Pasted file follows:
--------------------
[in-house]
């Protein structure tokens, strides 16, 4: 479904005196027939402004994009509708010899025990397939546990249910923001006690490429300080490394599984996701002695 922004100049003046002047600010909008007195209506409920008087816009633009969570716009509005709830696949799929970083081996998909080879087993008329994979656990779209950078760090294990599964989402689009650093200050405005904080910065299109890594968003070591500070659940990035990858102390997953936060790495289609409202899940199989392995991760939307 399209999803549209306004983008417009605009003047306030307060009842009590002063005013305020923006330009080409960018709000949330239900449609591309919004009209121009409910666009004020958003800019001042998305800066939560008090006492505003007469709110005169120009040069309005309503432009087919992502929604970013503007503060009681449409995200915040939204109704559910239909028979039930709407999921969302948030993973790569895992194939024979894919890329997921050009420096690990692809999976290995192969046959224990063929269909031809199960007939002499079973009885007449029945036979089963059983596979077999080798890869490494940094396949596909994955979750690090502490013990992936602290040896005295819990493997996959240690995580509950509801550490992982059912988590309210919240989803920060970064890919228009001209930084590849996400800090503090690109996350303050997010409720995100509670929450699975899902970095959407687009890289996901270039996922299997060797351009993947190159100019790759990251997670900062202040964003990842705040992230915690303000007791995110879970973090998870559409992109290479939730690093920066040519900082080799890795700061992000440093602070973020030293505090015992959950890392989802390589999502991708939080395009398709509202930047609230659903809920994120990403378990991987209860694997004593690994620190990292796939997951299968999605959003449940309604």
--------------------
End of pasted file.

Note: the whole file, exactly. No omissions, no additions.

[in-house]
């Protein structure tokens, strides 16, 4: 479904005196027939402004994009509708010899025990397939546990249910923001006690490429300080490394599984996701002695 922004100049003046002047600010909008007195209506409920008087816009633009969570716009509005709830696949799929970083081996998909080879087993008329994979656990779209950078760090294990599964989402689009650093200050405005904080910065299109890594968003070591500070659940990035990858102390997953936060790495289609409202899940199989392995991760939307 399209999803549209306004983008417009605009003047306030307060009842009590002063005013305020923006330009080409960018709000949330239900449609591309919004009209121009409910666009004020958003800019001042998305800066939560008090006492505003007469709110005169120009040069309005309503432009087919992502929604970013503007503060009681449409995200915040939204109704559910239909028979039930709407999921969302948030993973790569895992194939024979894919890329997921050009420096690990692809999976290995192969046959224990063929269909031809199960007939002499079973009885007449029945036979089963059983596979077999080798890869490494940094396949596909994955979750690090502490013990992936602290040896005295819990493997996959240690995580509950509801550490992982059912988590309210919240989803920060970064890919228009001209930084590849996400800090503090690109996350303050997010409720995100509670929450699975899902970095959407687009890289996901270039996922299997060797351009993947190159100019790759990251997670900062202040964003990842705040992230915690303000007791995110879970973090998870559409992109290479939730690093920066040519900082080799890795700061992000440093602070973020030293505090015992959950890392989802390589999502991708939080395009398709509202930047609230659903809920994120990403378990991987209860694997004593690994620190990292796939997951299968999605959003449940309604």